There isn’t an honest moment in all 96 minutes of Traffik.
When you lose someone you love, the person you lost lives on in your memory, and the memories of every person he or she touched throughout his or her life. Part of who they are lives on inside of us. They become part of who we are, and eventually the time comes for you to project yourself as a memory to future generations, and that part of you is a synthesis of every person you lost and held dearly in your heart. So in a way, no one ever leaves us; no one passes away, we are merely passed on.
My grandfather, Dr. Mohamed Abdel Kader Hatem, was passed on to his children, grandchildren, great-grandchildren and friends on a Tuesday afternoon at the age of 97. History will remember him for his many great achievements, from taking part in the resistance against British occupation to his role as prime minister during the war of 1973, to his service in both President Gamal Abdel Nasser and Anwar El Sadat’s cabinets, as well as serving as minister of information, tourism, and education.
Born in Alexandria in 1918, my grandfather was the founder of state news agency MENA. He was often referred to as the father of Egyptian television. His contribution was a labor of love. Introducing the country to television was a defining moment in Egypt and the Arab world. “Television is the cultural pyramid of Egypt. Egyptian television is the very simulacrum of the nation of the eternal River Nile,” he once told Al-Ahram weekly. He later went on to launch television in Libya, Kuwait, Aleppo, and Syria.
His influence on my life started there, for thanks to my grandfather, the Arab world was introduced to instant cinema at the push of a button. He did not know it at the time, but his contribution would eventually make my future movie-watching frenzy a possibility. Every single film I watched on television, VCR, DVD or Blu-ray, I owed to him. My grandfather opened the door to my love for cinema and career as a film critic decades before I was even born.
At the age of 97, my grandfather was still very much active. He would talk for hours on end about his many adventures around the world. I once asked him the secret to living a long life, and his response was simple. “Read.” Indeed, whenever, we would visit him, my grandfather would be buried in books. He kept his brain active through literature; his hunger for knowledge kept him alive. As of today, he has written over twenty books, and I would like to think my love for writing is an attribute I inherited from him.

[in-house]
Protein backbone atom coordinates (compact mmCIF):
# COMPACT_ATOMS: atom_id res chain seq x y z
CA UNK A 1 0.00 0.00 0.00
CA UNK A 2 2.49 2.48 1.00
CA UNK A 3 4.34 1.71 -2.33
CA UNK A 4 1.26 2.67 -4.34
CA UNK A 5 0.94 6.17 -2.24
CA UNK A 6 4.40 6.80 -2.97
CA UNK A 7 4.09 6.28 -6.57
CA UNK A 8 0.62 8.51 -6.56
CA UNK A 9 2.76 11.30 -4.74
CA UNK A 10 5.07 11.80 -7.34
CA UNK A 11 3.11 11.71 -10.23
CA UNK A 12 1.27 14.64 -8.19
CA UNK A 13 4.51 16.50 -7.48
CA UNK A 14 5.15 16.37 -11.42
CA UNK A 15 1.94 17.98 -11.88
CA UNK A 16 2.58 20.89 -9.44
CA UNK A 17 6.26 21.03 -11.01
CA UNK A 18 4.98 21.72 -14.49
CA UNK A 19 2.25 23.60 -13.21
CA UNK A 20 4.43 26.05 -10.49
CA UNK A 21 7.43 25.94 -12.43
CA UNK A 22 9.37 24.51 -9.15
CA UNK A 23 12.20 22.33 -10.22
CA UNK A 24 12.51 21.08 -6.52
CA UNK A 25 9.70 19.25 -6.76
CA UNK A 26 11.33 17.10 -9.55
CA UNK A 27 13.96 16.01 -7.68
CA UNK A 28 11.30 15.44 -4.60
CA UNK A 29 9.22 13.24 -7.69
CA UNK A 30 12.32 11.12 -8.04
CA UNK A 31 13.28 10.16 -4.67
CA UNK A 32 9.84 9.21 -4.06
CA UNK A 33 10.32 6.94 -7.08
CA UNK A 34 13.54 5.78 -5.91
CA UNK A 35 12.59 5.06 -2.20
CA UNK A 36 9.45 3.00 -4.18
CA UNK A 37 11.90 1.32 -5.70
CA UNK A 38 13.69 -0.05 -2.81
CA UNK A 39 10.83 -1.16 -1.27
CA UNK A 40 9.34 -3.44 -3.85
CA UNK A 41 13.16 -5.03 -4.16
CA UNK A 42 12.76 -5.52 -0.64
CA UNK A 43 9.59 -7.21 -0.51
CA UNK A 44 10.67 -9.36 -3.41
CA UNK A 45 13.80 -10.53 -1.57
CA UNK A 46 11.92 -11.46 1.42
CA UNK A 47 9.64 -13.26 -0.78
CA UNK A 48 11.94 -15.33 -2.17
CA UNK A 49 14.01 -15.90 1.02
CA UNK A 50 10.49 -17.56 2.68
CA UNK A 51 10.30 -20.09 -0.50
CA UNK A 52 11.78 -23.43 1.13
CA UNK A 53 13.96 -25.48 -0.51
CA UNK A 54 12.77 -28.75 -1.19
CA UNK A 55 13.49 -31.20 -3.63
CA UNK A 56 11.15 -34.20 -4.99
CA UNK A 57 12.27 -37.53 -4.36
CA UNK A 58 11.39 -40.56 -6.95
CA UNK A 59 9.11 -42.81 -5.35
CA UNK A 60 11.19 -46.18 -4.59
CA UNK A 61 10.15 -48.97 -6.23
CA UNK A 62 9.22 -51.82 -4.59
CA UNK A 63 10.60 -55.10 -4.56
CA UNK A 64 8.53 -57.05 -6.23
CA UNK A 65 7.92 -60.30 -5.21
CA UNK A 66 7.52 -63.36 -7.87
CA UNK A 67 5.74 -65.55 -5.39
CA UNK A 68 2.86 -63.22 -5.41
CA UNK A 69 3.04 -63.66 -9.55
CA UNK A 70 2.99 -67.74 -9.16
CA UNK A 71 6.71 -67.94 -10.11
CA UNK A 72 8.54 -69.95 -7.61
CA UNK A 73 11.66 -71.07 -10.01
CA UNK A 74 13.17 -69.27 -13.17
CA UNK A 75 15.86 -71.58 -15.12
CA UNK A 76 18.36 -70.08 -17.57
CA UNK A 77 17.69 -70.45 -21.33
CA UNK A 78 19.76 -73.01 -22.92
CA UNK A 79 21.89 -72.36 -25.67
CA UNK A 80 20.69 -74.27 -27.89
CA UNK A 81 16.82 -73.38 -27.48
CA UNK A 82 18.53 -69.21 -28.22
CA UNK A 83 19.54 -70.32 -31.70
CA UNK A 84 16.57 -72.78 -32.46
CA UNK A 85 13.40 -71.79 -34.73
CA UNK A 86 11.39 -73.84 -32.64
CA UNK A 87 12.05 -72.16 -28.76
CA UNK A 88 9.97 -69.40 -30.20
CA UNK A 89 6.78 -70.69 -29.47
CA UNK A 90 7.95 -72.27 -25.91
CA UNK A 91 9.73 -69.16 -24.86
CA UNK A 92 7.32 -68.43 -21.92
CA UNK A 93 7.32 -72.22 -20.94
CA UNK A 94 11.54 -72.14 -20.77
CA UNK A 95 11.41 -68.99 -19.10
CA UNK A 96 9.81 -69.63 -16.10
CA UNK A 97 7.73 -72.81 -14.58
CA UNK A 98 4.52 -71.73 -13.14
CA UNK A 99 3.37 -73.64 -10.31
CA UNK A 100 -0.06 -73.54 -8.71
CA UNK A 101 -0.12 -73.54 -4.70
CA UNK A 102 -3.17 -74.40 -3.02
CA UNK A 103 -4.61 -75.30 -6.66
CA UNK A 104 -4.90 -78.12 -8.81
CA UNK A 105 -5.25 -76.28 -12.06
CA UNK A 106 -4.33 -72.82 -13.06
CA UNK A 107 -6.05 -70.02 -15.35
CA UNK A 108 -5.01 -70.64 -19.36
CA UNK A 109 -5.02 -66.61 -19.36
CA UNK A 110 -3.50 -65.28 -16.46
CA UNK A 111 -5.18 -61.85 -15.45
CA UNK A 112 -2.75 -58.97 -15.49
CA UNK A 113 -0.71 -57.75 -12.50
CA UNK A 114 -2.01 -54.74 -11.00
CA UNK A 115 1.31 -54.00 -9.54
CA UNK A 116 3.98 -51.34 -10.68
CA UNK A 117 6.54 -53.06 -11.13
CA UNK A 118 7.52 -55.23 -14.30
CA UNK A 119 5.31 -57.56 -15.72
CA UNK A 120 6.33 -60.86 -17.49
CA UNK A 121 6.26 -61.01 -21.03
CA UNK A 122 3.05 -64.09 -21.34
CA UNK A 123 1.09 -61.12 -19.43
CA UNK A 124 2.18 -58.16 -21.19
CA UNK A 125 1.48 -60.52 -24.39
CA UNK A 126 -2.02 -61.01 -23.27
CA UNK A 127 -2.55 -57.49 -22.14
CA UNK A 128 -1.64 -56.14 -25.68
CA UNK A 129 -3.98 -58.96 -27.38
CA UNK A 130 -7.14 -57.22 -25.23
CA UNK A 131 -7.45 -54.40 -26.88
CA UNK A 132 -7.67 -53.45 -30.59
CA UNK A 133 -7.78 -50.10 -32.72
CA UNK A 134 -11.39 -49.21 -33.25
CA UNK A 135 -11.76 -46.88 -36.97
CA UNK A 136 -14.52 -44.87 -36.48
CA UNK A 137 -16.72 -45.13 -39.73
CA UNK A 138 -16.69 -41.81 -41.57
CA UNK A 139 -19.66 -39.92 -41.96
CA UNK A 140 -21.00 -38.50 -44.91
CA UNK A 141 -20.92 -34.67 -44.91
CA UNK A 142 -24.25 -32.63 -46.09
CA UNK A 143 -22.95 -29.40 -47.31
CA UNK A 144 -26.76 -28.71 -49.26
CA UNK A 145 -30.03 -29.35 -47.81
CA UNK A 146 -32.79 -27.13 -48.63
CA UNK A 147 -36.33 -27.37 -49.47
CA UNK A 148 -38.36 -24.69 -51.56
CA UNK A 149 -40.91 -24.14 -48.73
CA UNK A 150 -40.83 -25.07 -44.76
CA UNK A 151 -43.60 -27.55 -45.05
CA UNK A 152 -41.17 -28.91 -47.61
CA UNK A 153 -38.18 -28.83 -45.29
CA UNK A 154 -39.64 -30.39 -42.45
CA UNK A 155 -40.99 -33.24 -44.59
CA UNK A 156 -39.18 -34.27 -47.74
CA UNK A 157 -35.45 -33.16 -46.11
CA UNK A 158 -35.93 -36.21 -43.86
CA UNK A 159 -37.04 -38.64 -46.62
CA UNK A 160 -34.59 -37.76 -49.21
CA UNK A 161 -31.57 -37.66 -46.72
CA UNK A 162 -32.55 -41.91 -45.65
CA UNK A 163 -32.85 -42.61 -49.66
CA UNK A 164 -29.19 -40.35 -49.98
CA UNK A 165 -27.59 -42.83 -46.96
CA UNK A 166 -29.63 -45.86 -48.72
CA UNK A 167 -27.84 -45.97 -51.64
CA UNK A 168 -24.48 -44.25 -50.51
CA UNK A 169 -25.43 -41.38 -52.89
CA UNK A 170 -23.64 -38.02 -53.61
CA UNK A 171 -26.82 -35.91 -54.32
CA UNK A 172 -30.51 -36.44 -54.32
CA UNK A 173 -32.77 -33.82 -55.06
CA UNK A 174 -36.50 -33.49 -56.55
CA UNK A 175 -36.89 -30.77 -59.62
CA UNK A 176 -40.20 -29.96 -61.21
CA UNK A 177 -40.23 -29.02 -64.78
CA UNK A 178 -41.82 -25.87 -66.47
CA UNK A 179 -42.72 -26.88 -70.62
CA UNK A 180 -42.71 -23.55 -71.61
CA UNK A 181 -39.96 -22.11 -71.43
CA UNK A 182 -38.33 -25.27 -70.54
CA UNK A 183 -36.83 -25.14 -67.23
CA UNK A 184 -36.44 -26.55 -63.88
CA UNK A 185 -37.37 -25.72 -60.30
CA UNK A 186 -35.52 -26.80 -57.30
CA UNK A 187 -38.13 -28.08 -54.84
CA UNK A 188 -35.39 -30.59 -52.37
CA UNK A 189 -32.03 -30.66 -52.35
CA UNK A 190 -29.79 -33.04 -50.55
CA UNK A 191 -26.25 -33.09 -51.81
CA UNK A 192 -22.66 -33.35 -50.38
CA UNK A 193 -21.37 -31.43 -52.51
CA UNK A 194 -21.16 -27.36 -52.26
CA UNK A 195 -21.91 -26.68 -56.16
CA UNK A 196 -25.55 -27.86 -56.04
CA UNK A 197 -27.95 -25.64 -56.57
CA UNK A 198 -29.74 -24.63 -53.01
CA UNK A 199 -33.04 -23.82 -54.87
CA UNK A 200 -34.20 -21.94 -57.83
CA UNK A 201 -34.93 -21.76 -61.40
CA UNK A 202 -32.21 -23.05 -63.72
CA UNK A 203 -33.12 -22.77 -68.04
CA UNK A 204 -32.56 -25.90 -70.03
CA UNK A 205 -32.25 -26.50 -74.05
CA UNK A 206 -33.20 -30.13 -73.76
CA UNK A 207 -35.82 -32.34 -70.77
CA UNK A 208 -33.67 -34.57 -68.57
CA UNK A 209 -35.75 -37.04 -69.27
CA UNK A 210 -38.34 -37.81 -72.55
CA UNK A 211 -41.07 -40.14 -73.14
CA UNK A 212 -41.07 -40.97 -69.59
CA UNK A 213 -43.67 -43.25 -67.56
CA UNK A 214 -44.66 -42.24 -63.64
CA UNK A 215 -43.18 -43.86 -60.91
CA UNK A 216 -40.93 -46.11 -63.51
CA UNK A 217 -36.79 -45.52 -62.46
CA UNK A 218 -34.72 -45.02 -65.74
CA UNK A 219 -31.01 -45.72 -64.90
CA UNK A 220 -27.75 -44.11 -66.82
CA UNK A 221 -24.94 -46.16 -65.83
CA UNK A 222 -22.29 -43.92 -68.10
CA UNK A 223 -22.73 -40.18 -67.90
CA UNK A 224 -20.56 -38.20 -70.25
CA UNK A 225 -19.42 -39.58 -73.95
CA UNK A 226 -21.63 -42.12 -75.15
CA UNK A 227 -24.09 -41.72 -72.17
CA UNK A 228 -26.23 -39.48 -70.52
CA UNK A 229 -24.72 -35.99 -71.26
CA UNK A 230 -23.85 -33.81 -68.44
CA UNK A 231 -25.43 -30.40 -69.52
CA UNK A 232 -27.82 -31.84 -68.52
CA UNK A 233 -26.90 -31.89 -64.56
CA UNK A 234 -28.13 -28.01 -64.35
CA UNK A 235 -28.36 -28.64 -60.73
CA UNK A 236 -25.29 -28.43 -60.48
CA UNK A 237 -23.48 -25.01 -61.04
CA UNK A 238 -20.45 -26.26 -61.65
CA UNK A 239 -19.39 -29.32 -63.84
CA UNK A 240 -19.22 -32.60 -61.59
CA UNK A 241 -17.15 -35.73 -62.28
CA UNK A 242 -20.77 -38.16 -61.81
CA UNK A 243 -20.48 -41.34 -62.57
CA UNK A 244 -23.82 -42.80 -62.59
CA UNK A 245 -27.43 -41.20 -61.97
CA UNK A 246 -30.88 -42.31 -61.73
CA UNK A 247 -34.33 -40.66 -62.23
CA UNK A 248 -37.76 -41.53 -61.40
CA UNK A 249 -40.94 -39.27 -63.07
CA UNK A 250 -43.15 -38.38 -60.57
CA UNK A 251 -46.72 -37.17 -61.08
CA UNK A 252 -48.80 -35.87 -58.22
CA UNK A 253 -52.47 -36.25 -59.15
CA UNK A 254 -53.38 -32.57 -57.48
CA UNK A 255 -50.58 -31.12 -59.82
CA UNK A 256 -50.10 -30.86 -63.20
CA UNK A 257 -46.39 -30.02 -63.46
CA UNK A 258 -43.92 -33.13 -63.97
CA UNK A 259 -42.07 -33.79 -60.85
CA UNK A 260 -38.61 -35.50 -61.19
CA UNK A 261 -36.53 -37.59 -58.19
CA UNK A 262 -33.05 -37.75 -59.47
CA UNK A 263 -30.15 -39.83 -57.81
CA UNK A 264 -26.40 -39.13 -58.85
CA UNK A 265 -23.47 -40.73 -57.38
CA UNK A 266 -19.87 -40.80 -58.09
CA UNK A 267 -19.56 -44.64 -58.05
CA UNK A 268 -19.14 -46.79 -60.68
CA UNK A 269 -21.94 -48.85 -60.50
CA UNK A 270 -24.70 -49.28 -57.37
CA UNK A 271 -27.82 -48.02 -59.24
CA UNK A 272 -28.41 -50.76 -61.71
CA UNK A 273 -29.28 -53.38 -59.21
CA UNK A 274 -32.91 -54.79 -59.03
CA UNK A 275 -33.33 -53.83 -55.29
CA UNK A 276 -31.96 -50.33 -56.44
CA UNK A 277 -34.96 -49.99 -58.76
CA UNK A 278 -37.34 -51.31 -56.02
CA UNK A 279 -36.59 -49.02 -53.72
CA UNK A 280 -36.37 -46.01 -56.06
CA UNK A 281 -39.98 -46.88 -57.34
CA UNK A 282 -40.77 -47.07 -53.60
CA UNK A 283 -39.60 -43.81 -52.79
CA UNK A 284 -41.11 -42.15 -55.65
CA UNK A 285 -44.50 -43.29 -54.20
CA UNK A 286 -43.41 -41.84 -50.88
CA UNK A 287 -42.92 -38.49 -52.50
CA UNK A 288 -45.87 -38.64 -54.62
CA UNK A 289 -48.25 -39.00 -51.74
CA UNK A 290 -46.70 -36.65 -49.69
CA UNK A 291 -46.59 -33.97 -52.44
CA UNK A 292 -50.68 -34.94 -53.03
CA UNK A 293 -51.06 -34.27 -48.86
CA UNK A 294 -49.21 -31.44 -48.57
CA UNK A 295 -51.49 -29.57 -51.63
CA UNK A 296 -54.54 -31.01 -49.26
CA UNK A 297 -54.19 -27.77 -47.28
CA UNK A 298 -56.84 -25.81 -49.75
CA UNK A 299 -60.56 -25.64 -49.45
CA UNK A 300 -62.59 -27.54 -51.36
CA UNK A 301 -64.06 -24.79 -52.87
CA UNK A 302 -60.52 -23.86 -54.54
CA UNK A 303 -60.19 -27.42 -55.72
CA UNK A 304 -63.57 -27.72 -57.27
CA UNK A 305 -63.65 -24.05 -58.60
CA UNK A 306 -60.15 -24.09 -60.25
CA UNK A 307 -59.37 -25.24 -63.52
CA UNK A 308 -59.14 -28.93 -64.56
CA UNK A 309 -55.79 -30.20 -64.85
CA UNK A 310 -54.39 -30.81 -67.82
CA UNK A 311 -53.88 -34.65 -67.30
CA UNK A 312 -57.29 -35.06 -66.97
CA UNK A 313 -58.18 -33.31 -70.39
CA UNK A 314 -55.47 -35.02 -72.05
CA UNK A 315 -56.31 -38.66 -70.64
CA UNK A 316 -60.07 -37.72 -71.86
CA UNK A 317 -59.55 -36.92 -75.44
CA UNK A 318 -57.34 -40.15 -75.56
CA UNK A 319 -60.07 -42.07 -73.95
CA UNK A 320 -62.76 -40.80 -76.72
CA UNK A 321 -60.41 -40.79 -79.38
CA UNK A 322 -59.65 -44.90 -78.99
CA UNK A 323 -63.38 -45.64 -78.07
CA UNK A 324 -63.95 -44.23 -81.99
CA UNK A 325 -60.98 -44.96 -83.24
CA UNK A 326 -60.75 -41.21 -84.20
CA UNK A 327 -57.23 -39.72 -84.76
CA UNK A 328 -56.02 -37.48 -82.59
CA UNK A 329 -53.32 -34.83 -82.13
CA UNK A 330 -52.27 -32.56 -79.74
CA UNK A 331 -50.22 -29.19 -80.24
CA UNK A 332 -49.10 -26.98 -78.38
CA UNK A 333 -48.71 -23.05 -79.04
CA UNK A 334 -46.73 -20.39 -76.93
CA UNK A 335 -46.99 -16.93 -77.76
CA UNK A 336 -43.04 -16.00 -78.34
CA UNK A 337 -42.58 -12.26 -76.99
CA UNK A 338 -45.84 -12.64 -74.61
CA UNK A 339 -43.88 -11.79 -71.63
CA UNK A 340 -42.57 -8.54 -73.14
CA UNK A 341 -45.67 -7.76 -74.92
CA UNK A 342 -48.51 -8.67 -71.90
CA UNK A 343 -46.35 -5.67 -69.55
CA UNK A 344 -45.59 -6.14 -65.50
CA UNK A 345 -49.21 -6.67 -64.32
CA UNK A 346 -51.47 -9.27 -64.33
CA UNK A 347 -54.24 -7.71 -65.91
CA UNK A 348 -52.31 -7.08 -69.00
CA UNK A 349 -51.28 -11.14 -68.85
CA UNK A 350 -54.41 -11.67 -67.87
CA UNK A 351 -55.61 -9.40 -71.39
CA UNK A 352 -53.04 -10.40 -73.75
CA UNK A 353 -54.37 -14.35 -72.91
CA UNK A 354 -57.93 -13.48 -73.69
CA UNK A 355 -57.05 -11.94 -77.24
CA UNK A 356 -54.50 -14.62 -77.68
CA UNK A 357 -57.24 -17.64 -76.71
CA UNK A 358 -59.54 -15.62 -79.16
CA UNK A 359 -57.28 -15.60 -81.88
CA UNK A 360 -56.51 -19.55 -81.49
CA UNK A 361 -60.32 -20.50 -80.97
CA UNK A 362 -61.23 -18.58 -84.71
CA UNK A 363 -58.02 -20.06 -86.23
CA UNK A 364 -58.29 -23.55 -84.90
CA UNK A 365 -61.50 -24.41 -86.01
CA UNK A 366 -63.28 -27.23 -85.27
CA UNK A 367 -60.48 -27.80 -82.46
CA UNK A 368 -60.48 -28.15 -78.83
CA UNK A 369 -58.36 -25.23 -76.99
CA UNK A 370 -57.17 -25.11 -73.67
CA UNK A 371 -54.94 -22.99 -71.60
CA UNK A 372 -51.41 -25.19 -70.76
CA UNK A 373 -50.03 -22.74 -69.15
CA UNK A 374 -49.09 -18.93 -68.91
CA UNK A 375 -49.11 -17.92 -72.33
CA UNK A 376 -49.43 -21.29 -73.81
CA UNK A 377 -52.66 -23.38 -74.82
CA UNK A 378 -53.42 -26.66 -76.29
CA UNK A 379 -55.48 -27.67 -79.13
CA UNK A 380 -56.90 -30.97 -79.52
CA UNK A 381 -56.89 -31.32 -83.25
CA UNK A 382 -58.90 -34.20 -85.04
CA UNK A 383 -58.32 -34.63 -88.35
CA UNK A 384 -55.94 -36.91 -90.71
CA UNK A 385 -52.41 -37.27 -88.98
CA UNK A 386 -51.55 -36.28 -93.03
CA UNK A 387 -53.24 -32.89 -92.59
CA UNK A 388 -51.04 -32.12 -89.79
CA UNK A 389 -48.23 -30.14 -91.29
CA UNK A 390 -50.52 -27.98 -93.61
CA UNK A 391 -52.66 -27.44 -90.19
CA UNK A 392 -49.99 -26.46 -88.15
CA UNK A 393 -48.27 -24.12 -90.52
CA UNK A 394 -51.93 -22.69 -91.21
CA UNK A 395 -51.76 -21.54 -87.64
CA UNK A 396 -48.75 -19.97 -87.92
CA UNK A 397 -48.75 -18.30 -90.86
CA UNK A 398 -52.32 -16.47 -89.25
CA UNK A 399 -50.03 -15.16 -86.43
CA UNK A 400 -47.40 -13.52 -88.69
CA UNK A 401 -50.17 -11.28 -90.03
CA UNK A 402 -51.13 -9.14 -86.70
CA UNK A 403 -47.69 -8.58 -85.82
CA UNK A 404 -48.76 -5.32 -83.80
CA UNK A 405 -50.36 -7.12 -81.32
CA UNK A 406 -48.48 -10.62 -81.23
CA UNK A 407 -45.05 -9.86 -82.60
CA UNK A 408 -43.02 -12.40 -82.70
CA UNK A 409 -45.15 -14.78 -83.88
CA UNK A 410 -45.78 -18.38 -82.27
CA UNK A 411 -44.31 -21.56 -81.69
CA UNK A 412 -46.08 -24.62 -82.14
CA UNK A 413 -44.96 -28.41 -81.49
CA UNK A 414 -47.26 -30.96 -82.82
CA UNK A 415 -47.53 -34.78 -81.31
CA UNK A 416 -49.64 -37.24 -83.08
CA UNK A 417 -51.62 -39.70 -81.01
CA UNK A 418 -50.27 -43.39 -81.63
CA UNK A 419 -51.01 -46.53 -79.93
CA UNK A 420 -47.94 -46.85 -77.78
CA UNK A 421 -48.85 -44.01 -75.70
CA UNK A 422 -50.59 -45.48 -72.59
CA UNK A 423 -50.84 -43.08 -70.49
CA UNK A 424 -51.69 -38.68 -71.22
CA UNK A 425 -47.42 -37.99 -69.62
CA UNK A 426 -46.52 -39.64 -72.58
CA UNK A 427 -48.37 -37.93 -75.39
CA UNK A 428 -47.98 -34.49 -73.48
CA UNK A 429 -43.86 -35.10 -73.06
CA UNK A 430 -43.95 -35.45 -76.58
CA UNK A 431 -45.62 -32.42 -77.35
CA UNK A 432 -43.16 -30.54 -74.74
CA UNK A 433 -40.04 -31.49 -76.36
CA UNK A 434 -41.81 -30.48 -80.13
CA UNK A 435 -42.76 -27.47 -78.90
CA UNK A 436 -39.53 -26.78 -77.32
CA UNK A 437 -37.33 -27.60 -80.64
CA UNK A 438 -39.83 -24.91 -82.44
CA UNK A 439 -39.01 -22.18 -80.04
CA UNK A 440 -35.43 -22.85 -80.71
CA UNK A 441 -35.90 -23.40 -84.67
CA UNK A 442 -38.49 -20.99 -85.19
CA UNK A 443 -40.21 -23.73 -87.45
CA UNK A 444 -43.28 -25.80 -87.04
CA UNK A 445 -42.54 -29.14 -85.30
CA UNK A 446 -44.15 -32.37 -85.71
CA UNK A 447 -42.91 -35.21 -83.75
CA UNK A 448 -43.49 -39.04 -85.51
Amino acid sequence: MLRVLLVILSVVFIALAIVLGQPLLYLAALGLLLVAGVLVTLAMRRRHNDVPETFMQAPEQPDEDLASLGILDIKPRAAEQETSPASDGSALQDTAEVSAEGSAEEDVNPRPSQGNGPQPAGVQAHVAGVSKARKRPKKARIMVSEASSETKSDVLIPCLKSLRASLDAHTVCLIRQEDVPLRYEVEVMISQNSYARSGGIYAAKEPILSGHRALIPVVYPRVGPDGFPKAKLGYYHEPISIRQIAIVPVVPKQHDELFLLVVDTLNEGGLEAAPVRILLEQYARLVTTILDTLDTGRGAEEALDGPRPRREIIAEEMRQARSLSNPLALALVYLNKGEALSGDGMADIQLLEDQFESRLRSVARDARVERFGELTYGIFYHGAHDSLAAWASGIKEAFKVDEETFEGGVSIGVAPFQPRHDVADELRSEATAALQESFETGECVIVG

Sometimes I wish I expressed my love and admiration to him more often. If I could give my grandfather one thing before his death, it would be to see himself through my eyes, only then would he realize how special he was to me. Yet, in many ways, just as he was passed on to me, I believe we are passed on to them in their departure as well. They do not travel alone to the next world; they take part of us with them.
My grandfather meant a lot to a many people. I know history will remember him for other reasons, but beneath his contributions was a caring grandfather to my brothers Amin, Karim, and Omar, a loving husband of sixty years to Grandma Mediha, and a wonderful father to Iman, and Tarek, Mayssa, and Hala. His many grandchildren and great-grandchildren will carry his memory for the rest of their lives, and his treasured memory will be passed along to our children and grandchildren.
“Being is the ability to project oneself into any event you are concerned about at the time. When you are dying, on the other hand, you cannot project yourself. Your being is no longer a possible connection with your future, because you don’t have a future. Therefore, for the first time in your life, you get to see other people as if you are seeing yourself. You see their possible connections with the future and you come to realize it’s your future too. That we are in this together.” —Martin Heidegger
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